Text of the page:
Wealthy suburbs lead the pack on standardized test scores, data show
Minnesota students’ state test scores still haven’t rebounded to pre-pandemic levels, according the latest data from the state. It’s a reflection of the learning losses that happened during the COVID-19 pandemic, when schools shut down in the hopes of preventing the spread of the disease.
Mapping the 2023 Minnesota Comprehensive Assessment results reveals considerable geographic variation in students’ performance. The below map of math proficiency, for instance, shows that the highest-performing schools tend to be clustered in the Western suburbs of the Twin Cities.
In school districts like Minnetonka, Wayzata and Edina, more than 70% of students at all grades tested are considered proficient in math, which means they meet or exceed grade-level standards.
Conversely, many of the lowest-scoring districts serve large populations of Indigenous students. At Cass Lake and Mahnomen school districts in the north-central region of the state, just 15% of test-takers are meeting state standards. The Red Lake school district on the Red Lake Reservation has the lowest scores: There, only 2% of students met state math standards in 2023.
The overall geographic distribution is similar for reading scores. Generally speaking the scores line up with income: students in wealthy areas with better-funded schools tend to do better on state assessments. Those in poorer areas, whether in the urban core of the Twin Cities or the state’s more impoverished rural communities, tend to fare poorer.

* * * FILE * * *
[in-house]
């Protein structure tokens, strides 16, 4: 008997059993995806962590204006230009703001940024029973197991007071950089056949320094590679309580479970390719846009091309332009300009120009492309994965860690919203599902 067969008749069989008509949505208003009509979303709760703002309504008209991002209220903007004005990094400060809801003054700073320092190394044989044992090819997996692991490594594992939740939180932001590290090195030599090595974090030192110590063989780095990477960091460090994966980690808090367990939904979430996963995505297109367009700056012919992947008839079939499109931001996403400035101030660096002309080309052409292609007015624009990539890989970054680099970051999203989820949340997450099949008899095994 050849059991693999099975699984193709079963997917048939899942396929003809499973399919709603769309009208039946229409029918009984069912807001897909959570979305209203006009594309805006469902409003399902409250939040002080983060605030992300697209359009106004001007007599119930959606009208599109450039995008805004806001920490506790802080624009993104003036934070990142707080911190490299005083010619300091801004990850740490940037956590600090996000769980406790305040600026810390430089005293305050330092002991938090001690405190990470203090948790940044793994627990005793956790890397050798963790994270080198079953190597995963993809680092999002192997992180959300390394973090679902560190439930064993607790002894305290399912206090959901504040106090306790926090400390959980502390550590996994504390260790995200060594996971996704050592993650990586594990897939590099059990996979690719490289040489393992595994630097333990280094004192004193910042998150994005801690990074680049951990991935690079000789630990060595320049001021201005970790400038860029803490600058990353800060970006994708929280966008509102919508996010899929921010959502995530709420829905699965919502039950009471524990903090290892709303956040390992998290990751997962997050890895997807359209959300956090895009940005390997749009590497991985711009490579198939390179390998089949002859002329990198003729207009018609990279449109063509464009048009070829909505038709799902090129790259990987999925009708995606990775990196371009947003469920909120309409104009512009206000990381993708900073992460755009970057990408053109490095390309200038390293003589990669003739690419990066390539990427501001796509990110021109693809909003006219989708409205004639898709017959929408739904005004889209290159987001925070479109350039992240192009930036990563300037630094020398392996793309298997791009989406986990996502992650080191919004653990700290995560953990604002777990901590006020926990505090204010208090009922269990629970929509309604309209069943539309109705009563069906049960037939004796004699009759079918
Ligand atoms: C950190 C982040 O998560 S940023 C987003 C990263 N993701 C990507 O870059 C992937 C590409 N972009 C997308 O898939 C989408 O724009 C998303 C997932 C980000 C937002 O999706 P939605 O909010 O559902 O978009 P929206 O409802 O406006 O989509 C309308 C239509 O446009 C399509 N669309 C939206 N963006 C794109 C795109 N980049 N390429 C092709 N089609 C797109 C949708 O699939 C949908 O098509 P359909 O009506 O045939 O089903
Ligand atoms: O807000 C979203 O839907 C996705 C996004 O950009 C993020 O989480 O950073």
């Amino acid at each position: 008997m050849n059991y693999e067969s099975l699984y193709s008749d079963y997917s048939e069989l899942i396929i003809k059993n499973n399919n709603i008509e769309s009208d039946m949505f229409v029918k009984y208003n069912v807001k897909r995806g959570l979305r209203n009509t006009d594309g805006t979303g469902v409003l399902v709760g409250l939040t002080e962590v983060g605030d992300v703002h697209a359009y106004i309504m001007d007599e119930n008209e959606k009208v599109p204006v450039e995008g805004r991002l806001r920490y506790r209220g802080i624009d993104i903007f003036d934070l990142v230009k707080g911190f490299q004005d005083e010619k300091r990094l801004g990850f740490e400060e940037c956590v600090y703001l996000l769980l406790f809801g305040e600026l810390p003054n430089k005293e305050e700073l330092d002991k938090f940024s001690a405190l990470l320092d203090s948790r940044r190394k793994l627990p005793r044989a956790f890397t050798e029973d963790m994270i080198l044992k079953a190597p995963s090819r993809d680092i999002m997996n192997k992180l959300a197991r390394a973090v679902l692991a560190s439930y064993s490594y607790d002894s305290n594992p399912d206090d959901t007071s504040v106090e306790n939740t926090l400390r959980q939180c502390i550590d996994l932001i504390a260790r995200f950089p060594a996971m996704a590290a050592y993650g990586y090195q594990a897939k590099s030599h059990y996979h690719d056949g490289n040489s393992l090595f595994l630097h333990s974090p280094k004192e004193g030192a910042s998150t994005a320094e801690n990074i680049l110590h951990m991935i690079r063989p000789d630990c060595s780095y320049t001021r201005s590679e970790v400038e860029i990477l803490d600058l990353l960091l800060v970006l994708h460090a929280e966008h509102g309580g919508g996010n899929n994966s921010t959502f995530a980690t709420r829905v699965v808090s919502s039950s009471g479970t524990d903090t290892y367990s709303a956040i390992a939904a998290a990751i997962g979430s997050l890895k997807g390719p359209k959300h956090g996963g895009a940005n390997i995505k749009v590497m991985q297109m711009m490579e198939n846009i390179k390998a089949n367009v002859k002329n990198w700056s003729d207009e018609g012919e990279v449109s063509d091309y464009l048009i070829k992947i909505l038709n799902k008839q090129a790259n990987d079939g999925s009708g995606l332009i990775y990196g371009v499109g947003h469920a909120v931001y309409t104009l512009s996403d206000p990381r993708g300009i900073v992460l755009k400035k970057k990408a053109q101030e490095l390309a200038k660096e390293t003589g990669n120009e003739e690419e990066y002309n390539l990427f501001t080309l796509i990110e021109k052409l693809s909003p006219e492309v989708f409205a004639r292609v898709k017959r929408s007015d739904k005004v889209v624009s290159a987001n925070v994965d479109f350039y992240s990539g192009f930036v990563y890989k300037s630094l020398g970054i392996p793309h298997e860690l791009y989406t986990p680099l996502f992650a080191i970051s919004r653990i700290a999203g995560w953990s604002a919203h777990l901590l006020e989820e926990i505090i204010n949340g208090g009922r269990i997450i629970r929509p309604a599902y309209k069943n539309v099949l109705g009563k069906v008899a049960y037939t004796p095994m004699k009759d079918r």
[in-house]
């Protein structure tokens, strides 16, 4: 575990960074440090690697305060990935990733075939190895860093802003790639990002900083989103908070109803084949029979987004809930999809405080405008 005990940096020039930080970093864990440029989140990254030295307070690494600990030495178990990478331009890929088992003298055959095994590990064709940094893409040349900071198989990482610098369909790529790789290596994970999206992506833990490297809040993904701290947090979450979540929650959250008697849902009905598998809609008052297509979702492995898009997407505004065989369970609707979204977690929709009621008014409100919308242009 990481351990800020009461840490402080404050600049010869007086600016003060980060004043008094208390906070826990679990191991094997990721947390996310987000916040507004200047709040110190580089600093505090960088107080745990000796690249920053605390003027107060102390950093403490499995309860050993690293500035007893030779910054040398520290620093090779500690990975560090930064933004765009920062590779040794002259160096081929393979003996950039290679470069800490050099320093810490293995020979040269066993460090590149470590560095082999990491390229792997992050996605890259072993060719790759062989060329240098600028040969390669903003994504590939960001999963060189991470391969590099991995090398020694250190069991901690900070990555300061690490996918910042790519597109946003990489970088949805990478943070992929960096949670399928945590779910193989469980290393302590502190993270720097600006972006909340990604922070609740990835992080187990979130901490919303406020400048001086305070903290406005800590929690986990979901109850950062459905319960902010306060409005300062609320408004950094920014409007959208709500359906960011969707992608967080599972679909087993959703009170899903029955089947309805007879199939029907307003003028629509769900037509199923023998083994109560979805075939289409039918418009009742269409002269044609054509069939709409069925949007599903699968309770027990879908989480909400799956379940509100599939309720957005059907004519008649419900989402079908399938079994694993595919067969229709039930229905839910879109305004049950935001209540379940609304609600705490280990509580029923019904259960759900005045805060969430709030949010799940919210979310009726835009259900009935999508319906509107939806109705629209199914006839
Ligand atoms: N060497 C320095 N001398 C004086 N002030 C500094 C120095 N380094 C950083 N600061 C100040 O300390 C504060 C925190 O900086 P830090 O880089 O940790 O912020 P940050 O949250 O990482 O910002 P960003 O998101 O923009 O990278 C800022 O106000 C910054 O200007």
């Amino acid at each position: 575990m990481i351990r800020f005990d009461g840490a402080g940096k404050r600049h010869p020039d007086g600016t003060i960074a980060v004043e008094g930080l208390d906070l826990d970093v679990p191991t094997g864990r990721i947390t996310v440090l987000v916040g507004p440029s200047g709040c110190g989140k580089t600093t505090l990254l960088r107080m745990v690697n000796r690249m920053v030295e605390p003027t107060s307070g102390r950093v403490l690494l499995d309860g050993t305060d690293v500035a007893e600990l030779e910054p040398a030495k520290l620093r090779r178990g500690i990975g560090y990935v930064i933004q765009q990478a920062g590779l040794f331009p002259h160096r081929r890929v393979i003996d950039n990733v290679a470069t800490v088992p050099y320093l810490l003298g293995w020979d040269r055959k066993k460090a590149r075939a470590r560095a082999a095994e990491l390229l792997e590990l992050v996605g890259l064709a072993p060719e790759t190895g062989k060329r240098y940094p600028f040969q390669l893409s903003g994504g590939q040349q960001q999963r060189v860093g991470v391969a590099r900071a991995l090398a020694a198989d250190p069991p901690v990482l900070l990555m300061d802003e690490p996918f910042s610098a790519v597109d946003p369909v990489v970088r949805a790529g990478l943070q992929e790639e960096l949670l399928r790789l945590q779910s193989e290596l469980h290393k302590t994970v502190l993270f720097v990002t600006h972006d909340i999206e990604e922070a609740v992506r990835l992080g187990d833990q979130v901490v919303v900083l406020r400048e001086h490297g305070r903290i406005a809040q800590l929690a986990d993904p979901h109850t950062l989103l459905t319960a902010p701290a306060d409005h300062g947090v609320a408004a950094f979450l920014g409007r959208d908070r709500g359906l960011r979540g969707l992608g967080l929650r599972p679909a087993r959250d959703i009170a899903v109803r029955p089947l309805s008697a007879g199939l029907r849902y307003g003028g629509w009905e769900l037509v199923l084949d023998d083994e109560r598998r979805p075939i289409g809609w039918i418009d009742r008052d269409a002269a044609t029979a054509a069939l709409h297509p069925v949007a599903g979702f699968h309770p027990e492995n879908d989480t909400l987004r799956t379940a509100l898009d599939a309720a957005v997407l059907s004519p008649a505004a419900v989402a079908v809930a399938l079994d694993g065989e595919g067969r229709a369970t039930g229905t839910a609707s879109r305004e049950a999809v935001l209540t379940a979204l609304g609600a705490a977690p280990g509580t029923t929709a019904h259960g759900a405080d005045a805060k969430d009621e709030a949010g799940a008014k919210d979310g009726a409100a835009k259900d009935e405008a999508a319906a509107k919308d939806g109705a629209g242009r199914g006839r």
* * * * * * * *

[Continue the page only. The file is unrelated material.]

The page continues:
These maps don’t, however, show variation among individual schools within a single district, nor do they differentiate between test-takers in different grades. In some districts there is considerable variation in achievement between schools, grade levels and subjects. Private and charter schools are also excluded from these numbers.
A 2017 report from the Legislative Auditor’s office found that administering these tests is expensive and time-consuming for schools, and that many educators and administrators aren’t sure how best to interpret the test results and use them to identify areas for improvement. The report also found considerable disagreement among educators on the usefulness of the tests.
Overall less than half of Minnesota students are meeting state grade levels for reading and math. But zooming out to the national level, Minnesota students are doing fairly well. A separate series of standardized tests administered nationally shows that relative to other states, Minnesota students are considerably above average in math and have average scores in reading.
You can see how your own school district is faring using the Department of Education’s online report card.
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